In my first post, I shared the story of how I took up sewing as a young girl . Now, I'd like to tell you how I fell into quilting . It happened by happenstance, and I know the exact day when I fell under the spell.
On October 27, 1990, while walking down Bleecker Street in Greenwich Village, I spied people entering and leaving a quaint shop. There was more in-and-out activity than would have been the norm for such a smallish shop. A hand-painted banner in the window indicated it was the final day of business. Of course I was crazy curious.
I spied shoppers milling about inside and took a closer look. It turned out to be the fabric outlet for the Greenwich Village antiques shop Pierre Deux, which carried home decor items of Provençal cottons. They sold a “French Country” look based on 18th- and 19th-century block-printed textile designs. Rolls of fabric as well as odds and ends were scattered about. Ultimately, wouldn’t you know it, I wrote a check and there the "trouble" began.
I vividly recall my fingering the purchased Baggies stuffed with Souleiado patchwork scraps as I rode the bus home down Varick to Spring Street. I could have walked but surprise, surprise, my arms were laden with fabric. It was all gorgeous and exuberant, large paisleys and tiny prints known as Les Indiennes.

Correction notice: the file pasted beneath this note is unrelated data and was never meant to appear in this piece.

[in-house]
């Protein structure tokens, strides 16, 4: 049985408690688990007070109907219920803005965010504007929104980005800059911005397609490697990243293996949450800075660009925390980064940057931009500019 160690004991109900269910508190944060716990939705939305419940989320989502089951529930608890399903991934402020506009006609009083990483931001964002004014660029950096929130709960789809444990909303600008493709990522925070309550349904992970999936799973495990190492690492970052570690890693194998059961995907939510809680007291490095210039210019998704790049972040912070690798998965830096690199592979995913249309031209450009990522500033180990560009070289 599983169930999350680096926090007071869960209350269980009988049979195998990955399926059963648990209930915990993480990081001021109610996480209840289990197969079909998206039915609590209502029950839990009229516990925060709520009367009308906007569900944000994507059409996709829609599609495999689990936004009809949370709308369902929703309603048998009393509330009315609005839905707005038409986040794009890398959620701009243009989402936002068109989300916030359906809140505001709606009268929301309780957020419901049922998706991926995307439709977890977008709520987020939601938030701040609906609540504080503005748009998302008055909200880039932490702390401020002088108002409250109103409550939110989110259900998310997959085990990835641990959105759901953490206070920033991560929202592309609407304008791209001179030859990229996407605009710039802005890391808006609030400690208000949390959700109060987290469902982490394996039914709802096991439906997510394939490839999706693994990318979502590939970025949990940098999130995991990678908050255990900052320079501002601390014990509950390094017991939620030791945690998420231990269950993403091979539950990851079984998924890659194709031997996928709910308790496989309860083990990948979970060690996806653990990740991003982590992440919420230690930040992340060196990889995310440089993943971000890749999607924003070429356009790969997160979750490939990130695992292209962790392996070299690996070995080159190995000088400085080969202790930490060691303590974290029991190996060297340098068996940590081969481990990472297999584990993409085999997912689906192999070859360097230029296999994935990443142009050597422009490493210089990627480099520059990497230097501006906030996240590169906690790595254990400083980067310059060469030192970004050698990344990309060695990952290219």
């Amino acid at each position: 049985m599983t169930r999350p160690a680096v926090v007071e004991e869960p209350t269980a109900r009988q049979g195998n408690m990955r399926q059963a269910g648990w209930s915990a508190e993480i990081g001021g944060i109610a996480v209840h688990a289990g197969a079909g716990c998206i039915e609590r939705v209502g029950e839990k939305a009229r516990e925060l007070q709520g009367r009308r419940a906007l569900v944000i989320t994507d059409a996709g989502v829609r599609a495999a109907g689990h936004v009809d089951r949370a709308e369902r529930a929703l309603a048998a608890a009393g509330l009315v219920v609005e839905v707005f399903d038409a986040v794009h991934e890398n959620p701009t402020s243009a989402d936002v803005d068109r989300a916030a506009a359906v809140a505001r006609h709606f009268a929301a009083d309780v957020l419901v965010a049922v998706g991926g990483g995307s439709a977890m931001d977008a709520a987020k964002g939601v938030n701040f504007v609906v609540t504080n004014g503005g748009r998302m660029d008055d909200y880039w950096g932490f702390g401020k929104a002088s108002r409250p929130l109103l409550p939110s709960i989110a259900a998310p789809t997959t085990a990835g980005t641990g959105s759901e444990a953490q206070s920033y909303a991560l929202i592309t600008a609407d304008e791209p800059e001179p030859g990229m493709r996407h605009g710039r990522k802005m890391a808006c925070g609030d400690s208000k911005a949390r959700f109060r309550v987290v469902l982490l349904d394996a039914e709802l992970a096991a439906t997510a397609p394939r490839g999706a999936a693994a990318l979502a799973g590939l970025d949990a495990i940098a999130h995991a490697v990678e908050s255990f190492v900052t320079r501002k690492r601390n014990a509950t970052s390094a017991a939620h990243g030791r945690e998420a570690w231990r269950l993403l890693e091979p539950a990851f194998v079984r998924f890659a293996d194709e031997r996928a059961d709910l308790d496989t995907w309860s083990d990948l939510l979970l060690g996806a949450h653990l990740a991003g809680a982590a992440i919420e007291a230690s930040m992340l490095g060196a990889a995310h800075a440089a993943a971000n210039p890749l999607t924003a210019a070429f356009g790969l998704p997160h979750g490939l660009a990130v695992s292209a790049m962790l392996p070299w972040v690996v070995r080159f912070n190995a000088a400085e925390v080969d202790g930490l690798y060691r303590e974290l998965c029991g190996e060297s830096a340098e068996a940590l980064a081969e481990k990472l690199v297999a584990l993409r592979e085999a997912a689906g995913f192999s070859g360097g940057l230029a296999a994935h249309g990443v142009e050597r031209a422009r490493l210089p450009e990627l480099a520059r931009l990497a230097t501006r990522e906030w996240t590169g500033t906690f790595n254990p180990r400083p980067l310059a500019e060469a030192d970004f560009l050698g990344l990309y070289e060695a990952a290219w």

I was not a quilter at that time…
It’s not a leap to reason I’d be drawn to that fabric . It’s reminiscent of engraved postage stamps I’ve tucked away. Yes, I do pet my collection of stamps.
Sometime later I visited college art history professors from my Skidmore days now living near Columbia. After dinner I confessed to inexplicably falling for French fabric, which was overtaking my apartment. My plan was to consolidate the scraps into a keepsake quilt . There were at least two obstacles: I was clueless in the quiltmaking department and I didn’t have access to a sewing machine.
I was told to look in the bookcase behind me for a particular paperback shelved among the oversize painting and sculpture tomes.
It was a Dover Publications reprint of the 1949 Ickis book. The 481 illustrations and photographs were entirely in black and white. I had little imagination so I bought Quilts! Quilts!! Quilts!!! The Complete Guide to Quiltmaking by Diana McClun and Laura Nownes. I bought more fabric and I bought more books and I’m still acquiring fabric, books and stamps.
Beneath the Toiles de Jouy book above is new piece of fabric. Originally French, it’s part of the Dargate Treasury line.
I’m itching to cut into the Dargate fabric today. Revisiting the Ickis book, I now appreciate that its black and white blocks won’t influence my use of fabric.
On the other hand, I could work on the unfinished quilt below. It hasn’t seen the light of day in years. After all, its Souleiado fabrics are the caused me to become a Quilter.
About the author
Anita Grossman Solomon is a full-time quilter, author and Bluprint instructor. Her quilts have been displayed everywhere, from the ceiling of the International Quilt Festival in Houston to an enormous screen high above Times Square in New York City.
In this brand new blog series, she'll dive into the emotional and often humorous aspects of being a maker. Subscribe to the Bluprint Quilting Blog today to follow along, and enjoy personalized instruction from Anita in her popular Bluprint class Traditional Blocks Made Simple .